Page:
Cartagena

Report
ELConvention
PROGRAMA
for the Protection
AMBIENTAL
and Development
DEL CARIBE
of
the Marine Environment of the Wider Caribbean
Region – Cartagena Convention
Legal and Administrative Challenges of
Implementing a Regional MEA
Training Workshop on Environmental Legislative
Drafting
Georgetown, Guyana
2-5 August 2011
Christopher Corbin
Programme Officer
Secretariat for the Cartagena Convention
OUTLINE
 What is the Caribbean Environment Programme?
 Cartagena Convention & Protocols
 Major Obligations of the Convention
 Legal & Administrative Barriers to Ratification
 Legal & Administrative Barriers to Implementation
 Conclusion & Opportunities
The Caribbean Environment Programme is one of
18 Regional Seas Programmes
comprising over 140 Countries
Regional Seas
WIDER CARIBBEAN REGION
St. Maarten
Curacao
CARIBBEAN ENVIRONMENT
PROGRAMME
MISSION
“To promote regional co-operation for the
protection and development of the Wider
Caribbean Region”
OBJECTIVE
“To achieve sustainable development of marine
and coastal resources in the Wider Caribbean
Region through effective, integrated management
that allows for economic growth and sustainable
livelihoods”
The legal and administrative basis
for the Caribbean Environment
Programme is the:
Cartagena Convention for the
Protection and Development of the
Wider Caribbean
CARTAGENA CONVENTION
Only Legally Binding Regional
MEA for the Protection and
Development of the Marine
Environment of the Wider
Caribbean Region
Cartagena Convention
Adopted in 1983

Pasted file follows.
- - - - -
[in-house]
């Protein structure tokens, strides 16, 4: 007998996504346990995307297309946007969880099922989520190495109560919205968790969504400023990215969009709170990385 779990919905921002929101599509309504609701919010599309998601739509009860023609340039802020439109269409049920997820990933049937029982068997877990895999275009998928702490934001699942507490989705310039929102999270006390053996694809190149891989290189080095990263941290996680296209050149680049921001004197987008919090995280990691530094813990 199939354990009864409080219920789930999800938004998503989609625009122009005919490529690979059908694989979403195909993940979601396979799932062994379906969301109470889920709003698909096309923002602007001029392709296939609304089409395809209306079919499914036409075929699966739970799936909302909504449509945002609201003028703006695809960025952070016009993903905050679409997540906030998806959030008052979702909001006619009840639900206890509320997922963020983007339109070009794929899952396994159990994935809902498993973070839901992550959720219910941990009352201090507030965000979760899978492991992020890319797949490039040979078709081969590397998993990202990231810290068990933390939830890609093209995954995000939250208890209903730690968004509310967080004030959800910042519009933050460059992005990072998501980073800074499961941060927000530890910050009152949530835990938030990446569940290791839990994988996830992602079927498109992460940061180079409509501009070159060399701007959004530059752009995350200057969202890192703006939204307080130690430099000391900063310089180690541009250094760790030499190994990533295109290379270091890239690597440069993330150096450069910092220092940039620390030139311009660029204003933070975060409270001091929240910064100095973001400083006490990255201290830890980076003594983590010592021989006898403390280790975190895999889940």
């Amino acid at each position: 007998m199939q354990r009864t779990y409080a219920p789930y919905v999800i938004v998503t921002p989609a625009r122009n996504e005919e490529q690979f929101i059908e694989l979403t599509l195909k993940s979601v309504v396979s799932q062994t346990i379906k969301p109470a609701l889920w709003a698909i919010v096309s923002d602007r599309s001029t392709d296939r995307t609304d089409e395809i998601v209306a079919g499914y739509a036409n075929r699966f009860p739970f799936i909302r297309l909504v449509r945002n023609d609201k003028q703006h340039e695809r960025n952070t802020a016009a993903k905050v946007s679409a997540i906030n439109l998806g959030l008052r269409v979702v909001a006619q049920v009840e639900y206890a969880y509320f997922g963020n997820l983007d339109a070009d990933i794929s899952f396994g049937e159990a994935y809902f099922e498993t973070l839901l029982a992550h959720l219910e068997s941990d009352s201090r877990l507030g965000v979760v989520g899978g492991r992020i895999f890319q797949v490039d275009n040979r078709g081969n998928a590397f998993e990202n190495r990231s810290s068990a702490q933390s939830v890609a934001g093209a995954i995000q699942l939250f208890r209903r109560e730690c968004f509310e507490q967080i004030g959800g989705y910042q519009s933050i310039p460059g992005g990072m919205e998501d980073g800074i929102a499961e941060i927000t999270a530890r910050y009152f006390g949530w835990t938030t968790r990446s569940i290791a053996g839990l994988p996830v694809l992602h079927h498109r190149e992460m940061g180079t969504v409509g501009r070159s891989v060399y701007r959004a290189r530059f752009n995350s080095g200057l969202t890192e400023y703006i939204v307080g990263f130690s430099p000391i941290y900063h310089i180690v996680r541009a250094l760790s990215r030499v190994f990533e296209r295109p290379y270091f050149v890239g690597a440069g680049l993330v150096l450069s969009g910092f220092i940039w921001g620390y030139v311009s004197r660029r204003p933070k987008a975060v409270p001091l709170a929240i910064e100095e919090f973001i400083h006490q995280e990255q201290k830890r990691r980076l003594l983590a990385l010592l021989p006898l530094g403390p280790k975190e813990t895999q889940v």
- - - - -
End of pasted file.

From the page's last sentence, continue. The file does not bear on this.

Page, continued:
Entered into force 1986
Oil Spills Protocol
Adopted in 1983
Enteretd into focrce in
1986
Specially Protected
Areas and Wildlife
Protocol (SPAW)
Protocol concerning
Land-Based Sources
of Pollution (LBS)
Adopted in 1990
Entered into force 2000
Adopted in 1099
Enteretd into force in
2010
Cartagena Convention: 25
countries
Oil Spills Protocol: 25 countries
SPAW Protocol : 13 countries
LBS Protocol: 9 countries
Major Environmental Threats
 Unplanned Coastal Development
 Land Based Sources of Pollution
 Marine-based Activities
 Overfishing
 Habitat Destruction
 Climate Change
 Invasive Species
Major Environmental Impacts
Loss of Biodiveristy
Flooding
Pollution
The Cartagena Convention as a Regional
MEA addresses several different coastal
& marine environmental threats affecting
the countries of the Wider Caribbean
Region.
The three Protocols to the Convention
identify additional obligations for the
protection and development of the
Caribbean Sea thus reducing negative
impacts to the coastal and marine
environment.
Dumping
Ships
Land Based
Biodiversity
CARTAGENA
CONVENTION
Air
Sea/River-Bed
What are the Objectives of the
Oil Spills Protocol?
• Protect marine & coastal environment
from oil spill incidents
• Establish & maintain means to respond
to oil spill incidents & to reduce the risks
associated with such incidents
What are the Objectives of the
SPAW Protocol?
• Protect, preserve & sustainably manage
fragile areas & threatened or endangered
species of flora & fauna
• Regulate &/or prohibit activities having
adverse effects on protected areas &
wildlife (biodiversity)
What are the Objectives of the
LBS Protocol?
• Reduce pollution through establishment
of effluent & emission limitations and/or
best management practices
• Exchange information on land-based